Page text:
PHARMACY…STATE OF THE UNION, 2018 January 1st 2018

It has been a few months since I wrote a blog, but today I felt compelled to summarize the many thoughts and comments I have received from followers over the past few months.  A kind of State of the Union.  And though we would like to launch 2018 on a happy note, unfortunately, the State of the pharmacy profession is not good and continues to deteriorate.

So who wants to hear this negative stuff?  Maybe no one, and maybe some.  I continue to believe that the biggest fatal error that many make towards solving a problem/challenge, is to deny there is even a problem.  Many pharmacists are great at denying what is happening all around them.

In many ways pharmacists cannot be totally blamed.

The pharmacy schools continue to churn out more & more graduates into a totally saturated market.  Do the deans and professors care that there are no jobs, and the ones that come up are 100 km. south of the Arctic Circle and pay as low as $30 per hour.  Teaching jobs in academia are secure and tenured; the vicissitudes of the marketplace are not academia’s problem.

Are the regulatory bodies concerned that annual registration fees and accreditation fees have remained the same or gone up at a time when pharmacist compensation has been reduced by 50%.  Not their problem.  Neither is the reality that these regulatory bodies are no longer in control of the profession.  Four or five major corporations (BPR) have a firm grip on the profession of pharmacy and these mega corps determine all terms of reference.  Regulatory bodies quake in their presence.

What were these regulatory bodies thinking when they allowed thousands of International Pharmacy Graduates (IPGs) to become licensed at a time that ever more pharmacy schools were opening?  Consequence?  Plunging compensation, unemployment, deteriorating working conditions.  Today, many of these IPGs have been forced to take on work at compensation rates barely above those of pharmacy technicians.   In fact, many of these IPGs, who were perfectly capable of practicing their profession in their homelands, today are working as pharmacy technicians at rates not much higher than minimum.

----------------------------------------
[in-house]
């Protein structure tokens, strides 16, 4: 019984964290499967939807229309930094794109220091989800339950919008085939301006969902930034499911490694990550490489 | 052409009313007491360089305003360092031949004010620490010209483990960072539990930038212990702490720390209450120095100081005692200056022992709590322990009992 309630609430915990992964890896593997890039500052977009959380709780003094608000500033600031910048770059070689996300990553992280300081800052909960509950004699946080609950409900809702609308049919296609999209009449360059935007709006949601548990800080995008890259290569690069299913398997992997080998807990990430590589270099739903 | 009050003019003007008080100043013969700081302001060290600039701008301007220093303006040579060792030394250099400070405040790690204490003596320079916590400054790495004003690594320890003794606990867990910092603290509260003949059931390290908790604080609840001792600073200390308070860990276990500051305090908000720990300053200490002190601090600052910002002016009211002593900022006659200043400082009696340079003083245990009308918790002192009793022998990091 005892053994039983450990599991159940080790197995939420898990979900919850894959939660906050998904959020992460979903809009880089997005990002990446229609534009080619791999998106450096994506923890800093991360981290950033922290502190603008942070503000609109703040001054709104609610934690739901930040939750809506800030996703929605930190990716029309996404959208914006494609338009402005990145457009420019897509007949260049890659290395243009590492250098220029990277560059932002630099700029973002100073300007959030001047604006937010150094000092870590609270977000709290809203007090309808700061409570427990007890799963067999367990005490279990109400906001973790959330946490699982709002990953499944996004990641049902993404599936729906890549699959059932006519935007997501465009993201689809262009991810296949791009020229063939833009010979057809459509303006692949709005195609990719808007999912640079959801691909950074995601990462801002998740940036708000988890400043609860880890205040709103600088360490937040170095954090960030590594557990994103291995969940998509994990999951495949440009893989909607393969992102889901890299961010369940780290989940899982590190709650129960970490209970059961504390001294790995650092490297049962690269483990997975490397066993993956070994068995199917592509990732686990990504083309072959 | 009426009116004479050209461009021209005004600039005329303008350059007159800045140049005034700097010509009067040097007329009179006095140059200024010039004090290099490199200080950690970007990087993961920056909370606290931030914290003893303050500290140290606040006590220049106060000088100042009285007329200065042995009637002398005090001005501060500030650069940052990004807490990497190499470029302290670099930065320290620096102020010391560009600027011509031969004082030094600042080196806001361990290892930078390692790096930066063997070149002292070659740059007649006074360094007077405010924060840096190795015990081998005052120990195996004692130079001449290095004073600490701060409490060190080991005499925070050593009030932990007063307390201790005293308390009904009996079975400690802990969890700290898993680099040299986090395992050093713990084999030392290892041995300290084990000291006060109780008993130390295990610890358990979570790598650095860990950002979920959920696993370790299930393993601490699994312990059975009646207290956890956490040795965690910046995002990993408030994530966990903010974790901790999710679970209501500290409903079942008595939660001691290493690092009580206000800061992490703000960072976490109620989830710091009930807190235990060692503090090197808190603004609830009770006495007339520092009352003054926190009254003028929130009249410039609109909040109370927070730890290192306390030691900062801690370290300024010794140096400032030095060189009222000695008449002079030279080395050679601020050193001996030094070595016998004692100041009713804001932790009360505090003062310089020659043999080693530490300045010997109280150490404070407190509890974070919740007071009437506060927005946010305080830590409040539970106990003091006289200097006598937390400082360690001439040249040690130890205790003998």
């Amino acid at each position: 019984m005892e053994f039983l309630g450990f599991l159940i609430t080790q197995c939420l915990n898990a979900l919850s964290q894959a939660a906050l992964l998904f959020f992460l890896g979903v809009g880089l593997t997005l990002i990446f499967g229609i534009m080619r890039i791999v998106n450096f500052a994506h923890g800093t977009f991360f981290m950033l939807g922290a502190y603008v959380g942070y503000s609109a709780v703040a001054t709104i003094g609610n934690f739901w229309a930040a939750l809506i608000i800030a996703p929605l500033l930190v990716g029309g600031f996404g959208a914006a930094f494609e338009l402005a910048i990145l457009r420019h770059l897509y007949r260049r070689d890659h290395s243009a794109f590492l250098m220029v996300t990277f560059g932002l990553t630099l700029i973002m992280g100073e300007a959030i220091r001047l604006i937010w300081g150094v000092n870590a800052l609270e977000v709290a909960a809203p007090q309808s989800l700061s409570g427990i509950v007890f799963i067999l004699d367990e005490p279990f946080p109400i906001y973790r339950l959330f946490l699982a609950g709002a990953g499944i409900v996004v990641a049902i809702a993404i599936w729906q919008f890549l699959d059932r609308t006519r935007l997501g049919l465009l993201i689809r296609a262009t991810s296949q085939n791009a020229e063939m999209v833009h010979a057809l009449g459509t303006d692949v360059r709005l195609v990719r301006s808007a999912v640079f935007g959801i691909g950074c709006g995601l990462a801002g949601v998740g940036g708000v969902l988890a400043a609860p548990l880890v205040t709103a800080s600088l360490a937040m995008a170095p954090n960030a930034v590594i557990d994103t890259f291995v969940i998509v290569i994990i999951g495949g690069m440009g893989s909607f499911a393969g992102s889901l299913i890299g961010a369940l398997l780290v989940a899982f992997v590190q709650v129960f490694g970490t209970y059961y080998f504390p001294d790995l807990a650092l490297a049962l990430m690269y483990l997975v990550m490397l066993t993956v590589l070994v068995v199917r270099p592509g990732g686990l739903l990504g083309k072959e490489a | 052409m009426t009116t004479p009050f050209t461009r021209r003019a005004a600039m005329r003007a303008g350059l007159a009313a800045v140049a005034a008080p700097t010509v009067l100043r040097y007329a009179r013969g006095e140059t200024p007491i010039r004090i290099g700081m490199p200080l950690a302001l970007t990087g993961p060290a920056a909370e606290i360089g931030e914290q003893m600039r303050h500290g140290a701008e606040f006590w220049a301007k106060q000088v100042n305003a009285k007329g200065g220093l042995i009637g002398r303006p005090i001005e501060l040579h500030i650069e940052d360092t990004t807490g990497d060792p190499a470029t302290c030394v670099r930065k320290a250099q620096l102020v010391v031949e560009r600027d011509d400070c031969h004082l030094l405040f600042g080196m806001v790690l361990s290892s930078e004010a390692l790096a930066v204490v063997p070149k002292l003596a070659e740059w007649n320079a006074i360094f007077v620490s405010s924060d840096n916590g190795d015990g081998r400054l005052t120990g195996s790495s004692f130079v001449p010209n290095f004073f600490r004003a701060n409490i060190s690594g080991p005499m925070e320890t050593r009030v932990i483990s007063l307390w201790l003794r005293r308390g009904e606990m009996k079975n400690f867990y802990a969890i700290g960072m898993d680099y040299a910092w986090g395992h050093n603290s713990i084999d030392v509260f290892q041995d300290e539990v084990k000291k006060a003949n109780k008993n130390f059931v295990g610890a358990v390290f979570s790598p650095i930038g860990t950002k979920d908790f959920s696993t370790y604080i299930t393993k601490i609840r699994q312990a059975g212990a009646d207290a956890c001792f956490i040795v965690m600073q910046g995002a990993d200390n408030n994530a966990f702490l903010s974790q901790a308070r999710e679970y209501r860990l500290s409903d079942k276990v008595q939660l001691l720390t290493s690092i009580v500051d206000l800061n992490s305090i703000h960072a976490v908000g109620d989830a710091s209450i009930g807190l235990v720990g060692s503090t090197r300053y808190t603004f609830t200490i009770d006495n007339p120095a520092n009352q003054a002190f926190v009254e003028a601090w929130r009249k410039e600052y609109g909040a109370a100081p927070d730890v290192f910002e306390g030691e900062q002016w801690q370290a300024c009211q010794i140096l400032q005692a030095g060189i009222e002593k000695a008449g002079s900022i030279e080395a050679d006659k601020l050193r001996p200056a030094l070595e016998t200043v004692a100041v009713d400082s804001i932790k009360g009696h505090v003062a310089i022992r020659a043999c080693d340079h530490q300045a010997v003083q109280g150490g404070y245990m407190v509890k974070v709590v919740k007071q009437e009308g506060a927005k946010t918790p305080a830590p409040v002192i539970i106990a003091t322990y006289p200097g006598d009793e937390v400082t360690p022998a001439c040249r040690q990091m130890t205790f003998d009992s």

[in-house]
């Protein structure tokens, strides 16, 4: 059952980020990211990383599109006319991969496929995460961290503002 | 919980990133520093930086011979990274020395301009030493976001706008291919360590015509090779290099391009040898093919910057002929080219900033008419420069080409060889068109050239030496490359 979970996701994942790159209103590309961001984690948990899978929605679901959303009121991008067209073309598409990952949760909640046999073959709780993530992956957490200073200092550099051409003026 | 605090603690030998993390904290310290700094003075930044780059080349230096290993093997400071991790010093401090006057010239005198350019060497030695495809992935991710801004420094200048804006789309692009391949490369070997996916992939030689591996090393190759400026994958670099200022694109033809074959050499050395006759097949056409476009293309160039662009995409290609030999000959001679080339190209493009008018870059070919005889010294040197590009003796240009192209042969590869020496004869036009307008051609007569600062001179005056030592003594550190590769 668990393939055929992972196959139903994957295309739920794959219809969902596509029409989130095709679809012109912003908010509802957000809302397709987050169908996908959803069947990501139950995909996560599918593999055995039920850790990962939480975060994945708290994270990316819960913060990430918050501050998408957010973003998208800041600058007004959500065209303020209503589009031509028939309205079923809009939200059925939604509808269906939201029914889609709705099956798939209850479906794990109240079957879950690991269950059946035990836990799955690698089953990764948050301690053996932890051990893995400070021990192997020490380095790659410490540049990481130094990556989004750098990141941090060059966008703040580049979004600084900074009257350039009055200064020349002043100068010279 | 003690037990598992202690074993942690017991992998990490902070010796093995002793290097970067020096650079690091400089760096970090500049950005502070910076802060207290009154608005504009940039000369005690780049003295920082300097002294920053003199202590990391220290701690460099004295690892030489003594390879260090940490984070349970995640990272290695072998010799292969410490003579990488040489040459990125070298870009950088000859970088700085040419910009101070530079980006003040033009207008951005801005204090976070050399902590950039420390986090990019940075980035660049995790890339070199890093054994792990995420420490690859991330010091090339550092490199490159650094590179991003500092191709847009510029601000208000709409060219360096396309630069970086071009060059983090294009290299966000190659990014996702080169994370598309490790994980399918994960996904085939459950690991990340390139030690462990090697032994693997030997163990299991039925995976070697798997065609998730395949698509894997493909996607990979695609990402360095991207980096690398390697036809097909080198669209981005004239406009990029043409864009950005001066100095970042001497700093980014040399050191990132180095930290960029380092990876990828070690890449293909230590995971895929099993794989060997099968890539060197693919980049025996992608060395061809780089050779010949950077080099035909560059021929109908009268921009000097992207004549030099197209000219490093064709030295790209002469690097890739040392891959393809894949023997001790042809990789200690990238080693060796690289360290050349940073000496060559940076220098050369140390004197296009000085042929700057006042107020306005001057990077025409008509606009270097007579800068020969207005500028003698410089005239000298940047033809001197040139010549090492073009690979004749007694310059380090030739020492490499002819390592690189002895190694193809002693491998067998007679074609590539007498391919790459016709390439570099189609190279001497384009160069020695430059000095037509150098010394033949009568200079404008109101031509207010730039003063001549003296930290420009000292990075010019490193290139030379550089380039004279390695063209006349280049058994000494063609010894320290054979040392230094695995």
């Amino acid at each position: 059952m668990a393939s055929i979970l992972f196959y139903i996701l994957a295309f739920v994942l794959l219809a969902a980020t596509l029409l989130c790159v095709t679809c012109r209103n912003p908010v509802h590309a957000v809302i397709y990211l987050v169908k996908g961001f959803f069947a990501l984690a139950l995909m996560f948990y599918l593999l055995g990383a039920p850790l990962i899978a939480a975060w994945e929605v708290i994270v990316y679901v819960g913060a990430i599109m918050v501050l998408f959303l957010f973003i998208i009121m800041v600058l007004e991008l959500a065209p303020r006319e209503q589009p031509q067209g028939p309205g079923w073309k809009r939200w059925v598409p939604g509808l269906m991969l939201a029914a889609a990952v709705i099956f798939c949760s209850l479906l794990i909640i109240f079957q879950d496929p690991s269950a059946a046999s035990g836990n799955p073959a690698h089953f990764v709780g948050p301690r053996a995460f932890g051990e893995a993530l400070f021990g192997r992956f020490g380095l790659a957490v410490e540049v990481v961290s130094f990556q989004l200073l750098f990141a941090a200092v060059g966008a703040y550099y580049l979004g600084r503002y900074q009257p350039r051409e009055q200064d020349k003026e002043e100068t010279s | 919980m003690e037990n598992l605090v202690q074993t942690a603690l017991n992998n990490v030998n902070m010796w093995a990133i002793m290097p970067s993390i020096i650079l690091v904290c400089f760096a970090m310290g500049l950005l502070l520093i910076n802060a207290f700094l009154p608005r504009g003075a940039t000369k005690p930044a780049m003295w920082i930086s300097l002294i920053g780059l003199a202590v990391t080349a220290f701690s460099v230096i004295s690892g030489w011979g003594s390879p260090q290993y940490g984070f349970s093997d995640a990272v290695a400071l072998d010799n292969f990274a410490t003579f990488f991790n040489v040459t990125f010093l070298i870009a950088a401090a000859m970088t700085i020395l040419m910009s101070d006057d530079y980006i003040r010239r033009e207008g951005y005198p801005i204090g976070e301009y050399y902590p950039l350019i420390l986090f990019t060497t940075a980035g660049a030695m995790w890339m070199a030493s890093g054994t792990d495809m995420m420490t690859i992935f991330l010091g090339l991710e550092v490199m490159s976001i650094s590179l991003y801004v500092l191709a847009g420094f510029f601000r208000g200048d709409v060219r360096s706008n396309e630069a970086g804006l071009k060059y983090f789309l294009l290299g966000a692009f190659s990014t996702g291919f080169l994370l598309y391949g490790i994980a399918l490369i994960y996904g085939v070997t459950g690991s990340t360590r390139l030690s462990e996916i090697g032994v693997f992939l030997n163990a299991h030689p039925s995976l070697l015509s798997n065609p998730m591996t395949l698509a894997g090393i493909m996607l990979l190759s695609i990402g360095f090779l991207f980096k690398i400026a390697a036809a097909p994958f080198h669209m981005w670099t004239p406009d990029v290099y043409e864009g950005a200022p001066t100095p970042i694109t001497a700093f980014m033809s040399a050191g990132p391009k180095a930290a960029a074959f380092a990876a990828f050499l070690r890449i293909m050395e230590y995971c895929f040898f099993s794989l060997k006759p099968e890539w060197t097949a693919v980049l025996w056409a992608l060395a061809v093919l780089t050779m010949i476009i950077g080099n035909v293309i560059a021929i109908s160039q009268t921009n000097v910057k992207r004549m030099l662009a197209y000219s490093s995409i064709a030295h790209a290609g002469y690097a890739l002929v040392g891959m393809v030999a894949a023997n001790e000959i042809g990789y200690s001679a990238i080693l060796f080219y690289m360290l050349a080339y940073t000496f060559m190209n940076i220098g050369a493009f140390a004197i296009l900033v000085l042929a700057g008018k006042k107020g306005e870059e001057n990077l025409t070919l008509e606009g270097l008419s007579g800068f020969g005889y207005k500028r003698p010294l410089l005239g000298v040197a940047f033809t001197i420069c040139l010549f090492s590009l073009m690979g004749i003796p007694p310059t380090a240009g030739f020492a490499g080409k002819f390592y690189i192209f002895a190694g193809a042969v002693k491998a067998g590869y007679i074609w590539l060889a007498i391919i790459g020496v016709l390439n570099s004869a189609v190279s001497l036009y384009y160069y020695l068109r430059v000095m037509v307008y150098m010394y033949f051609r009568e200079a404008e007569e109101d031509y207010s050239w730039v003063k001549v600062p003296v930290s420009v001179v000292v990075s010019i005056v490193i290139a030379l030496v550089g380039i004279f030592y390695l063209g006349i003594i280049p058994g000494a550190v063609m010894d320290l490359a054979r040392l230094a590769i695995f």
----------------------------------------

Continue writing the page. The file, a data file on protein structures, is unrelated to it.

Well the picture is not so bleak for all parties.  Many have benefitted from plunging pharmacist compensation.  Here is a recent real life comment I received from an Ontario pharmacist which says it all:

Talk to the big pharma directors and executives and they’ll tell you “we just have to do things differently”, as a response to questions about the sinking ship called the pharmacy profession, the response is always given with an arrogant and defensive tone to the suggestion that we pharmacy pons have no faith in their business degrees.

“Doing things differently” means dumping 40+ experienced pharmacy managers in the span of 2 months (most of them top performers) and replacing those positions with inexperienced pharmacists, most of them IPGs

The big strategy to increase profitability today appears to be to terminate older experienced pharmacists, pay them out, and replace them with younger inexperienced malleable graduates, preferably IPGs who have few options, now that they have made the life altering decision to emigrate from their homelands.

The present pharmacy landscape has worked out so well (aka profitably) for some parties, one would wonder if this whole fiasco was not an accident, but a carefully planned business strategy from day one.

We refer to Pogo, once again, “we look in the mirror and we see the enemy, and behold it is us”.

Academia, regulatory bodies, pharmacy associations have all been spectators in a grim Greek tragedy…one which spared these institutions any blood on the floor.  Like snowmen that never melt, no matter what the temperature is, these institutions are well grounded and seem to endure in spite of all that swirls around them.

It can only be hoped that pharmacy students, who are tons more capable than some of us older folks, will refuse to play this losing game, and parlay their education into something meaningful in life for themselves, in spite of all these challenges.

Don’t get stuck in that 10’ by 20’ cubicle for the rest of your life.  Prison bars do not a prison make

“A man is the architect of his own destiny” could not be a more critical or more clarion call.